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About LauraD

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  1. Loved Davos, showing his struggle between being Stannis's right hand man and Stannis's friend. The bit with Jorah was a poorly written scene that was made brilliant by sharp acting. I'm really enjoying how they're doing Arya right. Also, shirtless Gendry. Enjoyed that too.
  2. One of the best stroke so far in the entire series is Tywin. God, he's spot-on perfect. He's not cruel, but he's not kind. He's pragmatic. Does he care that prisoners are being tortured? Nope. Does he care they prisoners are being wasted when they could be useful? Of course. And moreover, I see more of Tyrion in him than ever. The way he walks into a scene and gives orders with complete confidence while mocking those around him. It's almost as if they wrote the scene for Tyrion and then removed the compassion. Plus, with Tyrion turning his bitchslapping Hand-ness on Lancel, the family resemblance is stronger than ever.
  3. About the dragons... TV-Dany is facing something Book-Dany never did: As TV-Jorah repeated in episode one I think, "They'll kill you and take your dragons." This was never the case in the books. In the books, she just showed up and people were delighted by them. They never said, "Watch your back." They said "How much?" The show is actually, dare I say it, being more realistic as to how she would be treated given the circumstances. If she showed them the dragons, they'd likely say, "Right. Grab 'em." and then kill her. And I thought her interaction with Jorah, the worried glances, betrayed that she's in a pickle. And then it doesn't take a genius to look at the guards and take the leap to where her concern is. The real question is: why didn't they just kill her, search her packs, and take her dragons?
  4. God, the Joffrey scene was really difficult. I kept thinking that if it were me, what would I do? Smart little bastard, picking up the crossbow.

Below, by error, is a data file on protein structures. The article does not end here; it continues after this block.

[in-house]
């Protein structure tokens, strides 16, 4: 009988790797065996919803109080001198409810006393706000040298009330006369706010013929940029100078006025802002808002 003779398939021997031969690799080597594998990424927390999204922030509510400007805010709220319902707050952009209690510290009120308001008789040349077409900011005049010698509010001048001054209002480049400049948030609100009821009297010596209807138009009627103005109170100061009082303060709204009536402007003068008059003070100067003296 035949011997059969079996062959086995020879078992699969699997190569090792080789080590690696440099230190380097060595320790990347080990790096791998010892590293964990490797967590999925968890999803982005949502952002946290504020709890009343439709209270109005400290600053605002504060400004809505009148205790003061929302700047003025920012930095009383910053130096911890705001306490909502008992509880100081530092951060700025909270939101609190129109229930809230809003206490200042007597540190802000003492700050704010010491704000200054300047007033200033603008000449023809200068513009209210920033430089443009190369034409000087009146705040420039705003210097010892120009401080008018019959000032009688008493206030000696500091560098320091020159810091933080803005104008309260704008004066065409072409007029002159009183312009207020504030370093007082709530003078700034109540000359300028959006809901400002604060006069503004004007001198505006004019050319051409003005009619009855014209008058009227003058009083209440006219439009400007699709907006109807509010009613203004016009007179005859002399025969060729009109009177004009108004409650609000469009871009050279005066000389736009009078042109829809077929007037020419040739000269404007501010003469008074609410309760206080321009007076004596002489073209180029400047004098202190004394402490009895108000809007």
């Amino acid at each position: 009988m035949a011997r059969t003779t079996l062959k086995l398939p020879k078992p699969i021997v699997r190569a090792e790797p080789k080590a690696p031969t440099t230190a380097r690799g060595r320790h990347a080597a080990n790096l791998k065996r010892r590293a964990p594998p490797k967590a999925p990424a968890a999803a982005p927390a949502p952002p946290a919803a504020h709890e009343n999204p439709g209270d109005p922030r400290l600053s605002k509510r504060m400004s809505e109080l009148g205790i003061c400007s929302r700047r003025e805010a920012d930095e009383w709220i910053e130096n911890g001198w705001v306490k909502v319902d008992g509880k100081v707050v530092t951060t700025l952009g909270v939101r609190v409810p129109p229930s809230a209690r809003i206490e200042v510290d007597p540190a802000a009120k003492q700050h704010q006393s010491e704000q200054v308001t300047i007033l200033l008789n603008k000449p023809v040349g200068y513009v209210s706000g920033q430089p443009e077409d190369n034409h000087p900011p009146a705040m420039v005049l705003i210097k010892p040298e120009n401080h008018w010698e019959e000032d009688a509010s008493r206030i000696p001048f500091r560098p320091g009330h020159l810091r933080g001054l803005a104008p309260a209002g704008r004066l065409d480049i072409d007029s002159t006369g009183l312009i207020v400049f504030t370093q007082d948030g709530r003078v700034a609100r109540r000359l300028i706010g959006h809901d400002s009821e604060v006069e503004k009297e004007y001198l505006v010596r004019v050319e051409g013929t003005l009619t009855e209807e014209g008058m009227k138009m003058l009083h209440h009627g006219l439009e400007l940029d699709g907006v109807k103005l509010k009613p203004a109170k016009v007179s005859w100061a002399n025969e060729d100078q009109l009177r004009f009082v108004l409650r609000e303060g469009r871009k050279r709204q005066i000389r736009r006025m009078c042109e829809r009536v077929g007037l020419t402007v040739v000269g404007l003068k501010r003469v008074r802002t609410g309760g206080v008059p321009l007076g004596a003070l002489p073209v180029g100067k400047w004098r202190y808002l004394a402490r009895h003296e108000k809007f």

5. Ok, so I get that there's a hell of a lot of backstory to get through here, but "I've loved you since I was a little boy"? Seriously? Littlefinger is CUNNING. That's his single defining characteristic. Sure, he's lovelorn, but that's a secondary trait to how god damn clever he is. He's supposed to be the Cheshire Cat of Westeros. Clever, creepy, snarky, but undeniably lovable. But, the writers keep giving him the most obtuse lines. "I've loved you since I was a little boy"?! Gag much? A clever man does not confess to a grieving widow who definitely already knows that he loves her. A clever man makes himself indespensible to her, perhaps by saving her children. Or, a cleverer, less sweet man, marries her sister while manipulating her very similar, but younger and hotter daughter into his grasp. For a story that relies so heavily on identifying where characters have merit along with human or even monsterous flaws, the show writers are really failing Petyr. They seem to think that his love for Cat is sympathetic? I never felt that. I always saw that aspect of him as a pathetic carryover from childhood that he resented. The best part of him was that he's a small lord of no significant birth or fortune, and yet had managed to gain hold of Harrenhal and the Eyrie, and perhaps soon the rest of the Vale (And then, of course, the world. Bwahahaha.) Name ONE other character who is that successful in that time frame. Seriously, I think Bolton's Bastard might be the only real comparision in upward-movement. Also when he pushed Lysa out the door. Who didn't love him dearly then? I mean, I see what they're doing. They're setting him up as sympathetic so that when he steals away Sansa and does various other deeds, it can be seen as done by a man suffering from chronic heartbreak. I just though LF was made of sterner, more guiling stuff.